Systemic Candida, or candidiasis, is a very common health problem. The Mayo Clinic reports that an estimated three in four women will experience a variety of systemic Candida during their lifetime. Candidiasis is also commonly found in those with compromised immune systems, such as cancer and HIV patients. With proper diagnosis and vigorous treatment, candidiasis can be safely and completely eliminated.
Candida, a type of yeast, is naturally found in the intestinal tract and is suppressed by good bacteria and the immune system. According to Marcelle Pick, OB/GYN Nurse Practitioner and founder of "Women to Women", "When Candida proliferates, it changes from its simple, relatively harmless form to an invasive form, with long root-like structures that penetrate the intestinal lining. Penetration can break down the boundary between the intestinal tract and the circulatory system." Once the strands enter the bloodstream, it further colonizes areas where its food supply is the most concentrated such as the vagina, bladder, throat and in serious cases, the heart valves.
Systemic Candida can cause many different symptoms in many different systems of the body. When affecting the GI Tract, Candida is easily diagnosed and referred to as thrush. Thrush occurs when the fungus implants itself in the throat and mouth and forms white patches as it multiplies. This type of infection is more common in infants, pregnant and nursing women, those with suppressed immune systems, and those taking oral steroids for the treatment of asthma.
According to Pick, when systemic Candida effects the reproductive system symptoms may include, "menstrual and premenstrual problems, bladder inflammation, chronic urinary tract infections (UTI's), bladder inflammation, cystitis, PMS." The Merck Manual also lists symptoms such as a "cottage cheese like" discharge with a "fishy" odor and possible itching or irritation in the genital area.
Systemic Candida may also affect the skin, circulatory system and in rare cases, show no outward symptoms. In these cases patients will complain of feeling generally ill. Symptoms in these cases include, migraines, fatigue, headaches, weakness, dizziness, sensory disturbances, hypoglycemia, muscle pain, respiratory problems and chemical sensitivities." These symptoms will continue until the systemic Candida outbreak is eliminated.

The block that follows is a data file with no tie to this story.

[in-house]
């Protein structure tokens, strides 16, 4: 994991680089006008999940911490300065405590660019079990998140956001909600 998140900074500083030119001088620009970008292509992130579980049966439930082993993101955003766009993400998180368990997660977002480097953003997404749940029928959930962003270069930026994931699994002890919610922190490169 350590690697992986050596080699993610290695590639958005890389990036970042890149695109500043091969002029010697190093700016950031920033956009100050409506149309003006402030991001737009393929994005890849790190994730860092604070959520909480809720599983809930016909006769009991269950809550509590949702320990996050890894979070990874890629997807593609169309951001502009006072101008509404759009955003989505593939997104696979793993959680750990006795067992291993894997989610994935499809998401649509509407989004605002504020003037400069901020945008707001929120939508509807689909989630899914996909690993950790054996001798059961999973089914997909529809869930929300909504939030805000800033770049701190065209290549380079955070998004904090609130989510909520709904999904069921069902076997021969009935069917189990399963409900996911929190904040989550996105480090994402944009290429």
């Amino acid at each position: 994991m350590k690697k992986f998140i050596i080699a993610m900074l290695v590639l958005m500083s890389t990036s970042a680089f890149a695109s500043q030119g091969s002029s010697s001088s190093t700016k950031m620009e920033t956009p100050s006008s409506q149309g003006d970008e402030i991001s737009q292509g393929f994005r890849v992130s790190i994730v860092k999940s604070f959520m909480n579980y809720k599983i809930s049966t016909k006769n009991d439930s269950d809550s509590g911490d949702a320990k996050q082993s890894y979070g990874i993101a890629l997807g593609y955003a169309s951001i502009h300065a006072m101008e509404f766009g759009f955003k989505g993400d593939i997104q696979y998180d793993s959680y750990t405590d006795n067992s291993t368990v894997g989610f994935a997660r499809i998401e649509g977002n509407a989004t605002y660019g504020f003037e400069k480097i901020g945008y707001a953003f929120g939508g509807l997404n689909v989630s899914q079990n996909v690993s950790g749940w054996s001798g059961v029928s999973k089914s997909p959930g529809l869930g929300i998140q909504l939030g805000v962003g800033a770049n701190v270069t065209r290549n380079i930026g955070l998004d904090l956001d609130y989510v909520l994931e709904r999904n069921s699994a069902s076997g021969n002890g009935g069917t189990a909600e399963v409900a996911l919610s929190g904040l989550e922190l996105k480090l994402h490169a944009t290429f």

According to the "Merck Manuel", "If the infection spreads to other parts of the body, it is more serious. It can cause fever, a heart murmur, enlargement of the spleen, dangerously low blood pressure (shock), and decreased urine production. An infection of the retina and inner parts of the eye can cause blindness. If the infection is severe, several organs may stop functioning, and death can occur." When long-term infection is a concern, patients are typically hospitalized and treated under a doctor's supervision to ensure complete elimination of the infection.
The best treatment for systemic Candida includes oral anti-fungal prescriptions and a restrictive Candida Cleanse Diet (elimination of all processed sugars and foods) as well as high dosages of pro-biotic and immune boosting vitamins such as vitamins C, B, and E. In the more severe, life-threatening cases, IV treatments such as amphotericin-B are used.
Those with diabetes or other blood sugar disorders are encouraged to carefully monitor and control blood sugar levels to better facilitate healing. For skin and vaginal irritation, doctors may also prescribe anti-inflammatory creams to sooth the tissue while the infection is healing. Finally, those with suppressed immune systems may need additional IV vitamin treatments to further strengthen the immune system's ability to eliminate the overgrowth.